1977, Chicago, United States
Rashid Johnson is a Contemporary artist working in sculpture and photography, frequently incorporating everyday objects such as sea butter, soap, wax, and VHS tapes. Johnson’s work investigates racial identity in the context of Conceptual Post-Black art, with both humor and pathos. “When I was younger, I would see shea butter being sold on the street, and I was interested in how people were still coating themselves in the theater of Africanism,” Johnson said. “You see that in dashikis and hairstyles and music.”
Born in 1977 in Chicago, he grew up in an Afrocentric family which influenced many of his ideas about identity. After earning a BFA from Columbia College Chicago in 2000, he went on to receive an MFA from the School of the Art Institute of Chicago.
Rashid Johnson’s practice is defined by its critical evocations and entangling of racial and cultural identity, African American history, and mysticism. Many of his early works took the form of conceptual photography, though Johnson eventually expanded his practice to include wall-based works that engage the legacy of painting, sculptural installation, and assemblage using manufactured materials like shea butter, books records, and incense. “The goal,” Johnson explains, “is for all of the materials to miscegenate into a new language, with me as its author.” Johnson also exercises a range of mark-making techniques – like scoring, scraping, engraving, and branding—using self-made tools.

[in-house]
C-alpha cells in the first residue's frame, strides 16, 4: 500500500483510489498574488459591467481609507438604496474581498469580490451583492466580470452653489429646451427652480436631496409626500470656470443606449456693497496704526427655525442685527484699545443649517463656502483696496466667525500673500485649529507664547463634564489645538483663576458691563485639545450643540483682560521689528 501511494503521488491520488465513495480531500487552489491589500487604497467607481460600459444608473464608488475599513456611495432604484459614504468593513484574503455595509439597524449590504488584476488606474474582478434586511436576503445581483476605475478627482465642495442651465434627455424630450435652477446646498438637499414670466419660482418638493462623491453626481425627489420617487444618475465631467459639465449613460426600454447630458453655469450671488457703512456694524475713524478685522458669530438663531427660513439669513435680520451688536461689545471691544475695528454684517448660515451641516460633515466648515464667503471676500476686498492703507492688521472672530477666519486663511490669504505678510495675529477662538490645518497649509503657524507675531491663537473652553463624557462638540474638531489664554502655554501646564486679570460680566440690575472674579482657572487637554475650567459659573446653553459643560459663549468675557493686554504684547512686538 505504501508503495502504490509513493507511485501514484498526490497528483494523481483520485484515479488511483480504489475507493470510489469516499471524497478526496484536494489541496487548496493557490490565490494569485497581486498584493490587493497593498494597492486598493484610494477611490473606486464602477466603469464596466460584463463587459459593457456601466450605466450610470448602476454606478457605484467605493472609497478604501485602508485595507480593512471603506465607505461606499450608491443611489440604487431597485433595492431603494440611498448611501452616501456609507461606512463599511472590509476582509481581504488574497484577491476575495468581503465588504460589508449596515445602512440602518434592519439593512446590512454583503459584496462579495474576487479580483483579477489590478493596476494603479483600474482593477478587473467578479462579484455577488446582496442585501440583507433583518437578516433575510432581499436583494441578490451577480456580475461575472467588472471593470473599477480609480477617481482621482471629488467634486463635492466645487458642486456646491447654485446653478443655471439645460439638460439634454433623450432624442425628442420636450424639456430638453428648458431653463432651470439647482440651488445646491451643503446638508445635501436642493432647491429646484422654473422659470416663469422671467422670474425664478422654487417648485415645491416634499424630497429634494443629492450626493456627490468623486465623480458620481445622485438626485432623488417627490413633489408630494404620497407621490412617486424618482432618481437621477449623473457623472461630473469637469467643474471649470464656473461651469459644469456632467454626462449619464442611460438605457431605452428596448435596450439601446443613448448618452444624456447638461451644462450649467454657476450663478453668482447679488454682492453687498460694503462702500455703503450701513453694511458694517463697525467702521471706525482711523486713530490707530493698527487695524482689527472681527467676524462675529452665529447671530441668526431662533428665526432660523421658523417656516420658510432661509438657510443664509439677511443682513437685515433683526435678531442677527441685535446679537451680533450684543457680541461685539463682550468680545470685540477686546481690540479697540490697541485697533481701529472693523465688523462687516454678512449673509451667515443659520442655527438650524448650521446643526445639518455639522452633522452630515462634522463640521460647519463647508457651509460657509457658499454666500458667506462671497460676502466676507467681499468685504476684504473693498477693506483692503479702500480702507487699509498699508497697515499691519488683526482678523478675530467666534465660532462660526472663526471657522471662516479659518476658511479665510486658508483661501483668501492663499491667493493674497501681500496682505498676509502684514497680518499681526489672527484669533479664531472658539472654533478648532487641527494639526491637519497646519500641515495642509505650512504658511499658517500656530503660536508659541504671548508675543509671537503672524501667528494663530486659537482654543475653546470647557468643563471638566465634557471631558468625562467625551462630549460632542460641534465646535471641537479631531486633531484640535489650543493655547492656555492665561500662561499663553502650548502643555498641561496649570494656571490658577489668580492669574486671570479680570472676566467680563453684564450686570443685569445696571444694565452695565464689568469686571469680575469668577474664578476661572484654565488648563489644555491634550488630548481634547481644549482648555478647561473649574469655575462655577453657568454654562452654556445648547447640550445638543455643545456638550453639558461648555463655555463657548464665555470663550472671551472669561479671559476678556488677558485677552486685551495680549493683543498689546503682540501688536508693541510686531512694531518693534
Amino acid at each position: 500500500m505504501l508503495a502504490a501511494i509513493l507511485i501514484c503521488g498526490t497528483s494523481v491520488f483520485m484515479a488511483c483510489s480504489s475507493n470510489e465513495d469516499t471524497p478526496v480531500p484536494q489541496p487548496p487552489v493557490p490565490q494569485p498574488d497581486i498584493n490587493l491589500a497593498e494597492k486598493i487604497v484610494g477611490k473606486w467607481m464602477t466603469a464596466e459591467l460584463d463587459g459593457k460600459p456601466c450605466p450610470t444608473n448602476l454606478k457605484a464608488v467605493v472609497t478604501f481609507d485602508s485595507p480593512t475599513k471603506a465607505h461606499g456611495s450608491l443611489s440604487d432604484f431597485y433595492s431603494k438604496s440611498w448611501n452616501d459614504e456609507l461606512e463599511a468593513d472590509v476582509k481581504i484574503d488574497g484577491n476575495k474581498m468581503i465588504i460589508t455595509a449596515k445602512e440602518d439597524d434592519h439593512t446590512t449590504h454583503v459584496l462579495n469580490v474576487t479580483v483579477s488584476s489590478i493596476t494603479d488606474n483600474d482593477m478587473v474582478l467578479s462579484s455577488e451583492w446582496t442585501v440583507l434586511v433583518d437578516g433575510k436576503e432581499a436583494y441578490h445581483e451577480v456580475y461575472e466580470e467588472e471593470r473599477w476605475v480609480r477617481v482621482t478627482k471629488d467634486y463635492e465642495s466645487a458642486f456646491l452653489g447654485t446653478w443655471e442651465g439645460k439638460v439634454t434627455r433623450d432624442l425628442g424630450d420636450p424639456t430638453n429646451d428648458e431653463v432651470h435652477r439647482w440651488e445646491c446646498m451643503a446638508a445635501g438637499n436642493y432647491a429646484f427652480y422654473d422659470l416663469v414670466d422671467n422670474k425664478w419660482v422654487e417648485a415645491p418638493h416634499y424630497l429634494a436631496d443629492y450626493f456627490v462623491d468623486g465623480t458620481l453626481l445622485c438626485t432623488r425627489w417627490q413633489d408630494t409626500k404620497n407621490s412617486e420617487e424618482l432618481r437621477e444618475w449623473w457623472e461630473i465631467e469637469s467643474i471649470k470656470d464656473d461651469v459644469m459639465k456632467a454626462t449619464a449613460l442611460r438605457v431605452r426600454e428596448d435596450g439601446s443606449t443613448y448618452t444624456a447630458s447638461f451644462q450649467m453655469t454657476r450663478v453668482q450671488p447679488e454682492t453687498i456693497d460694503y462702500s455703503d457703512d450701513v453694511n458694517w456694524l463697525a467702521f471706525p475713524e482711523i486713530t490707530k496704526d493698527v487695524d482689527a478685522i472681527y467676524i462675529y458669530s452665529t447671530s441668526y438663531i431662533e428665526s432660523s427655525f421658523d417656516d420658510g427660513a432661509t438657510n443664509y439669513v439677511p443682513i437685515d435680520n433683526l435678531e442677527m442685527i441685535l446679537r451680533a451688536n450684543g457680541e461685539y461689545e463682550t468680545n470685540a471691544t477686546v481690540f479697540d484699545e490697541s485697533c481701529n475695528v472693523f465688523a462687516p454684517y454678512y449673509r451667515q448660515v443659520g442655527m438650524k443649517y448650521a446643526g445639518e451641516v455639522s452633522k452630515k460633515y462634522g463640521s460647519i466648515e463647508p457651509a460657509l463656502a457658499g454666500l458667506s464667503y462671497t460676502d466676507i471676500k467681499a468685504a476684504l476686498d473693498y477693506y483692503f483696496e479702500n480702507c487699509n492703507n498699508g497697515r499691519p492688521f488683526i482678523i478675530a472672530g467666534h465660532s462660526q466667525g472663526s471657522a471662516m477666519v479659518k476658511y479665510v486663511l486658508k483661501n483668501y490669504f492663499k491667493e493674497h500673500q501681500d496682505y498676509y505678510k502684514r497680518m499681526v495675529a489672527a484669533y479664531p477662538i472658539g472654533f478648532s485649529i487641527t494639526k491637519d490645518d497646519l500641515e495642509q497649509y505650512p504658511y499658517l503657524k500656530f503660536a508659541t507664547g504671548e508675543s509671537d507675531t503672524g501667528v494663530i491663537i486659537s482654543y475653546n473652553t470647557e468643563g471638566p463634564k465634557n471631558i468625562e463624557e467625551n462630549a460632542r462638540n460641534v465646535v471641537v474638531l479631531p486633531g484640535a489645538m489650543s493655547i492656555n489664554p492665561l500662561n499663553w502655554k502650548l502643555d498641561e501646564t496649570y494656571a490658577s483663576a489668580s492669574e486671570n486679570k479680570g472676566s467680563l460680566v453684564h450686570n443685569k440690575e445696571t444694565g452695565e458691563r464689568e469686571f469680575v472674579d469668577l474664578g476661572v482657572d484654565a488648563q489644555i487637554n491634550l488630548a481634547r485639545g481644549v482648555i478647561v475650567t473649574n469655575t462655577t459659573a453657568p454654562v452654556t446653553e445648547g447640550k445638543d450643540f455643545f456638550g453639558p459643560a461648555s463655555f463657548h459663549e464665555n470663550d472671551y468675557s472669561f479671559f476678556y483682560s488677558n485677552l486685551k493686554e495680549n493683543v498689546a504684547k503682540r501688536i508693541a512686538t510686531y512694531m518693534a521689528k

Johnson first rose to prominence when, at the age of 21, he participated in the seminal group exhibition Freestyle at the Studio Museum in Harlem. He has since had solo exhibitions at the Sculpture Center, Hauser & Wirth, the Kemper Art Museum, the Museum of Contemporary Art Chicago, Salon 94, and many others. His work has also been in group exhibitions at the Guggenheim, LACMA, the 2011 Venice Biennale, and, recently, the Whitney Museum’s first exhibition in their new building, America Is Hard to See.